Striatal spreading depolarization: Possible implication in levodopa‐induced dyskinetic‐like behavior




Spreading depolarization (SD) is a transient self‐propagating wave of neuronal and glial depolarization coupled with large membrane ionic changes and a subsequent depression of neuronal activity. Spreading depolarization in the cortex is implicated in migraine, stroke, and epilepsy. Conversely, spreading depolarization in the striatum, a brain structure deeply involved in motor control and in Parkinson’s disease (PD) pathophysiology, has been poorly investigated.


We characterized the participation of glutamatergic and dopaminergic transmission in the induction of striatal spreading depolarization by using a novel approach combining optical imaging, measurements of endogenous DA levels, and pharmacological and molecular analyses.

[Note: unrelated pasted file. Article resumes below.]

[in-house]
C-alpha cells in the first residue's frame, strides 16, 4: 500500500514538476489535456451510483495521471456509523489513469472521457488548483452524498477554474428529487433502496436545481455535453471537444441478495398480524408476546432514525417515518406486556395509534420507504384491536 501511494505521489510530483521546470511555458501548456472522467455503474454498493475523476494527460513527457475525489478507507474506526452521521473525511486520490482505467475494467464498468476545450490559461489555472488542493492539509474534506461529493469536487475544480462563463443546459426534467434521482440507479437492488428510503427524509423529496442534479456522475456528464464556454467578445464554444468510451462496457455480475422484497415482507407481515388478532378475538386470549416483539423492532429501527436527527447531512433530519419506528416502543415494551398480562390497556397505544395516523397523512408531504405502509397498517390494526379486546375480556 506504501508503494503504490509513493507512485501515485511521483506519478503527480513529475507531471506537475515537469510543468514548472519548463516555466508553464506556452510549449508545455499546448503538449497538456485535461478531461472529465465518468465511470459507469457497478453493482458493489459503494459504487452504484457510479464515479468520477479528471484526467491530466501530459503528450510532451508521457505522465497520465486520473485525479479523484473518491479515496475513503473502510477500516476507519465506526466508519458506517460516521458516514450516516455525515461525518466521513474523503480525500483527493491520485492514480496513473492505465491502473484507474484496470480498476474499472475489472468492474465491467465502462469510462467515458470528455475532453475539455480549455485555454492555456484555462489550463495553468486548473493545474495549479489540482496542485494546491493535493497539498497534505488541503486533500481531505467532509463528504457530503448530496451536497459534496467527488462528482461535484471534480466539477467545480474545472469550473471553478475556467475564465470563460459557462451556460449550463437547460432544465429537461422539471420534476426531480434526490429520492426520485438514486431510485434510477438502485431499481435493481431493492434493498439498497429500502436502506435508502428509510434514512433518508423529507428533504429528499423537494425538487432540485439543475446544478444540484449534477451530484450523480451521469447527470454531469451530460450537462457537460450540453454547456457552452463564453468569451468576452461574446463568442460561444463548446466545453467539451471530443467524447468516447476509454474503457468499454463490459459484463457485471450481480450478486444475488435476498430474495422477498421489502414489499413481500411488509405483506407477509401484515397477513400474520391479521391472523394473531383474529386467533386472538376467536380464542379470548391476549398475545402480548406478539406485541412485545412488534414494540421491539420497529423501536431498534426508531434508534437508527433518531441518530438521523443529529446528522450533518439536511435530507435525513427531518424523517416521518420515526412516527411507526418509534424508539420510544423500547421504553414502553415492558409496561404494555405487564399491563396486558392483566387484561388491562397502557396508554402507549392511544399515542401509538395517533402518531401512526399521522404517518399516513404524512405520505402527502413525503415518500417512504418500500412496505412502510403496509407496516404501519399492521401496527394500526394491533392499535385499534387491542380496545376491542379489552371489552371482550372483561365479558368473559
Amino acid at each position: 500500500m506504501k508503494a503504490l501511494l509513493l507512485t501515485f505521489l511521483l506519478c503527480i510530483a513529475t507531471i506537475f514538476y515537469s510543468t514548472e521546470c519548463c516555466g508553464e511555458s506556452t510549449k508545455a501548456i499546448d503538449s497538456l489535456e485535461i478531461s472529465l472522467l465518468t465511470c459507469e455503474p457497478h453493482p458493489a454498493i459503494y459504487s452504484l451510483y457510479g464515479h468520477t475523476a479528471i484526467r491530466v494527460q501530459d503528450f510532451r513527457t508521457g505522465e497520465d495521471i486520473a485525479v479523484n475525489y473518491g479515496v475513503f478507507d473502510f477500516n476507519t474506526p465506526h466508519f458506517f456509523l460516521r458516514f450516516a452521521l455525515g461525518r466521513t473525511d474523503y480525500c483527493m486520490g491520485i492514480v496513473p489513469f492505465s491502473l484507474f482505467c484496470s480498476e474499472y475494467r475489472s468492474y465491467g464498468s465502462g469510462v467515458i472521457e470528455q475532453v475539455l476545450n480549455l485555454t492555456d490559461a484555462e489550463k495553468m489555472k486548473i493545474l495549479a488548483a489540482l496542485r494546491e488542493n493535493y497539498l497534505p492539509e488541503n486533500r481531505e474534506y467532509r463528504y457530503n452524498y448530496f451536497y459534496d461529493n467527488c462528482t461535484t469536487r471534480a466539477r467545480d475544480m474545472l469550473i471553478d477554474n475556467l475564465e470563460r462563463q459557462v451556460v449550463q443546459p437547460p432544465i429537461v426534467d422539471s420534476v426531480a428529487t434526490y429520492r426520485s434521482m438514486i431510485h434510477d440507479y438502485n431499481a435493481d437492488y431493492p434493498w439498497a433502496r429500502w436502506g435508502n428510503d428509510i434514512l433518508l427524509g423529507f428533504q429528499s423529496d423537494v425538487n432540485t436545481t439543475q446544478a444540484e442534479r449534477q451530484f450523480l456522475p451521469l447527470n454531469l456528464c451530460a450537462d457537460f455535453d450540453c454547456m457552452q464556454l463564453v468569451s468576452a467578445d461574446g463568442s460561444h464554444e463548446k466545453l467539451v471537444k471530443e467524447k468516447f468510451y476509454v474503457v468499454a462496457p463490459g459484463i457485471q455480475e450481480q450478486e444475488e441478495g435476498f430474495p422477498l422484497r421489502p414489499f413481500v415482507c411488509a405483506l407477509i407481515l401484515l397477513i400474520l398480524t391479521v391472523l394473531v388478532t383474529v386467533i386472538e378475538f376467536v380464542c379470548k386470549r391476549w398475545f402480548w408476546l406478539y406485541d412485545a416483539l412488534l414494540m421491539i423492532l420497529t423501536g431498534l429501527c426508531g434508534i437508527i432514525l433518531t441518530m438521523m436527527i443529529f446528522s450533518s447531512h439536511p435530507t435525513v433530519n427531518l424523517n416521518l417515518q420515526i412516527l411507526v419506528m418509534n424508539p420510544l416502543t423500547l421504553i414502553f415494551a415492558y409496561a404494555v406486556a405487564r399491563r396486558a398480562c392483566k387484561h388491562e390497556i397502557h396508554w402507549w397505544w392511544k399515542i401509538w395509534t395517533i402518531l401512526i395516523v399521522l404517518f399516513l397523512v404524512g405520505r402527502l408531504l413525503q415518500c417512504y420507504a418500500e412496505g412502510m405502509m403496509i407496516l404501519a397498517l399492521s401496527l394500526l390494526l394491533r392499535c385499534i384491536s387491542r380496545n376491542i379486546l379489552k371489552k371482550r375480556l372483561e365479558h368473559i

We found that striatal spreading depolarization requires the concomitant activation of D1‐like DA and N‐methyl‐d‐aspartate receptors, and it is reduced in experimental PD. Chronic l‐dopa treatment, inducing dyskinesia in the parkinsonian condition, increases the occurrence and speed of propagation of striatal spreading depolarization, which has a direct impact on one of the signaling pathways downstream from the activation of D1 receptors.


Striatal spreading depolarization might contribute to abnormal basal ganglia activity in the dyskinetic condition and represents a possible therapeutic target. © 2019 International Parkinson and Movement Disorder Society


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